- Series: Developer Reference
- Paperback: 368 pages
- Publisher: Microsoft Press (February 21, 2004)
- Language: English
- ISBN-10: 0735619654
- ISBN-13: 978-0735619654
- Product Dimensions: 7.3 x 0.9 x 9.1 inches
- Shipping Weight: 1.6 pounds (View shipping rates and policies)
- Average Customer Review: 26 customer reviews
Amazon Best Sellers Rank:
#814,718 in Books (See Top 100 in Books)
- #240 in Books > Textbooks > Computer Science > Object-Oriented Software Design
- #281 in Books > Computers & Technology > Networking & Cloud Computing > Data in the Enterprise > Client-Server Systems
- #883 in Books > Computers & Technology > Programming > Software Design, Testing & Engineering > Object-Oriented Design
Enter your mobile number or email address below and we'll send you a link to download the free Kindle App. Then you can start reading Kindle books on your smartphone, tablet, or computer - no Kindle device required.
To get the free app, enter your mobile phone number.
Object Thinking (Developer Reference)
Use the Amazon App to scan ISBNs and compare prices.
Fulfillment by Amazon (FBA) is a service we offer sellers that lets them store their products in Amazon's fulfillment centers, and we directly pack, ship, and provide customer service for these products. Something we hope you'll especially enjoy: FBA items qualify for FREE Shipping and Amazon Prime.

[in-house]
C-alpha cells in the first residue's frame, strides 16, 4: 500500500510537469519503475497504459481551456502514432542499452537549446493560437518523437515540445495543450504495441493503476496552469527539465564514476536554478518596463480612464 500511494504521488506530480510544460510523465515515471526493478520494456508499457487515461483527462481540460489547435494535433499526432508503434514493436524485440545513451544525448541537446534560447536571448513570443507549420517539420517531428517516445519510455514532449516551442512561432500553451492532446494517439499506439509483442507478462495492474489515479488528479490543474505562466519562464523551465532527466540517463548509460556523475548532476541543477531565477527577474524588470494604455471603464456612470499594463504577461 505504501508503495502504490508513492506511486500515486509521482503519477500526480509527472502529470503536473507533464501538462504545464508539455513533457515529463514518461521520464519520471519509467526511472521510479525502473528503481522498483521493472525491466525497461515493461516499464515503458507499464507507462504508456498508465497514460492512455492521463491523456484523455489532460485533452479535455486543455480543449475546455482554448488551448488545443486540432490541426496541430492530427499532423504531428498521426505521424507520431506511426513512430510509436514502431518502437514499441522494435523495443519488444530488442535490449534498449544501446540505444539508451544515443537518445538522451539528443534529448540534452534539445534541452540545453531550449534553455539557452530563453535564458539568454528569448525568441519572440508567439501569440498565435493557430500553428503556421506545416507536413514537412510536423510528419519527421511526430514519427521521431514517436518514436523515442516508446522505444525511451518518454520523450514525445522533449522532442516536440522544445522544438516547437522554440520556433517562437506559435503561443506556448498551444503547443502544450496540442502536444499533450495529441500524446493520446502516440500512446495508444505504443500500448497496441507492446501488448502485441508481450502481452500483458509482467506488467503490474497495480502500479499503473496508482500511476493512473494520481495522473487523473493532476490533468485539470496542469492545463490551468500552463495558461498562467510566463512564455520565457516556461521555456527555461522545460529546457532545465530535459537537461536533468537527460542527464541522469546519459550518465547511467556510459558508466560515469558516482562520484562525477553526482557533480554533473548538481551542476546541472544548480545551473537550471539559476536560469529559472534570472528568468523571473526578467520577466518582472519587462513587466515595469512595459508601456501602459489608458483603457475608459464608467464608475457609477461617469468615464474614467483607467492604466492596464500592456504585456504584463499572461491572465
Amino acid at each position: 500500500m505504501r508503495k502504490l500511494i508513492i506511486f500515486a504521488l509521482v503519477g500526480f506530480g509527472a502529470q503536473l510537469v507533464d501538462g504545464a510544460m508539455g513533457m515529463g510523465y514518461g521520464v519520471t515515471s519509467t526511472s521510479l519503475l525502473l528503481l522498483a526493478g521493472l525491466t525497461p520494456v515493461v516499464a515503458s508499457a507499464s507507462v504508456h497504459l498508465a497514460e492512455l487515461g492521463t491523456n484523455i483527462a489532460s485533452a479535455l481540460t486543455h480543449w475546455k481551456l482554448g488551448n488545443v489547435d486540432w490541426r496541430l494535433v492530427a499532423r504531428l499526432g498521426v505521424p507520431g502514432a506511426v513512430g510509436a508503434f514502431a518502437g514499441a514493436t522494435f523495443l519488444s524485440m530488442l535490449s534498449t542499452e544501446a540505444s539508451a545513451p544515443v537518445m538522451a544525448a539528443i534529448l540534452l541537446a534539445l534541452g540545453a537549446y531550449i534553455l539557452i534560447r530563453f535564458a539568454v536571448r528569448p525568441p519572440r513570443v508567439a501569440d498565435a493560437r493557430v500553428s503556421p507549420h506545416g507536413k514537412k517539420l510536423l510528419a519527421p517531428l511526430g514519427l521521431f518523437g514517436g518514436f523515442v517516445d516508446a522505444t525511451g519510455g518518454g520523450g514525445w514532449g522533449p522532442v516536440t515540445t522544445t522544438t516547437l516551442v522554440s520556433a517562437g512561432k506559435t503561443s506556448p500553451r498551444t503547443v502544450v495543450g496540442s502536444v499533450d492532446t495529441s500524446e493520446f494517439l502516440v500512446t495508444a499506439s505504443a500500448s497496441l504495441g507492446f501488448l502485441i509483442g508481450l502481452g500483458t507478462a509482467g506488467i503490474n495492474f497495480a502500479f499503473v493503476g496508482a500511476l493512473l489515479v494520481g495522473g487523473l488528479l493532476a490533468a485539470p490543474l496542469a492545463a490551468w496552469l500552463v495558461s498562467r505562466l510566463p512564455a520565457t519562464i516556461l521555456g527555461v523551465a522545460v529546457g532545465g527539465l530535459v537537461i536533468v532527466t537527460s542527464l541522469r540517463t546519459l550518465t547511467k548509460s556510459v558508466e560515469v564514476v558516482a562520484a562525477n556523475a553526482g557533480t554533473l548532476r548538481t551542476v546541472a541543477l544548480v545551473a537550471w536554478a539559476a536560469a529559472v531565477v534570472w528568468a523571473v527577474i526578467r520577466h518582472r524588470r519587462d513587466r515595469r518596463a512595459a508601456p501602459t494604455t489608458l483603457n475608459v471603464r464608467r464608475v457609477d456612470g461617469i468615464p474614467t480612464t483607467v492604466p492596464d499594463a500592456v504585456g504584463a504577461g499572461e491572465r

If you're a seller, Fulfillment by Amazon can help you increase your sales. We invite you to learn more about Fulfillment by Amazon .
"Enlightenment Now: The Case for Reason, Science, Humanism, and Progress"
Is the world really falling apart? Is the ideal of progress obsolete? Cognitive scientist and public intellectual Steven Pinker urges us to step back from the gory headlines and prophecies of doom, and instead, follow the data: In seventy-five jaw-dropping graphs, Pinker shows that life, health, prosperity, safety, peace, knowledge, and happiness are on the rise. Learn more
Frequently bought together
Customers who bought this item also bought
Customers who viewed this item also viewed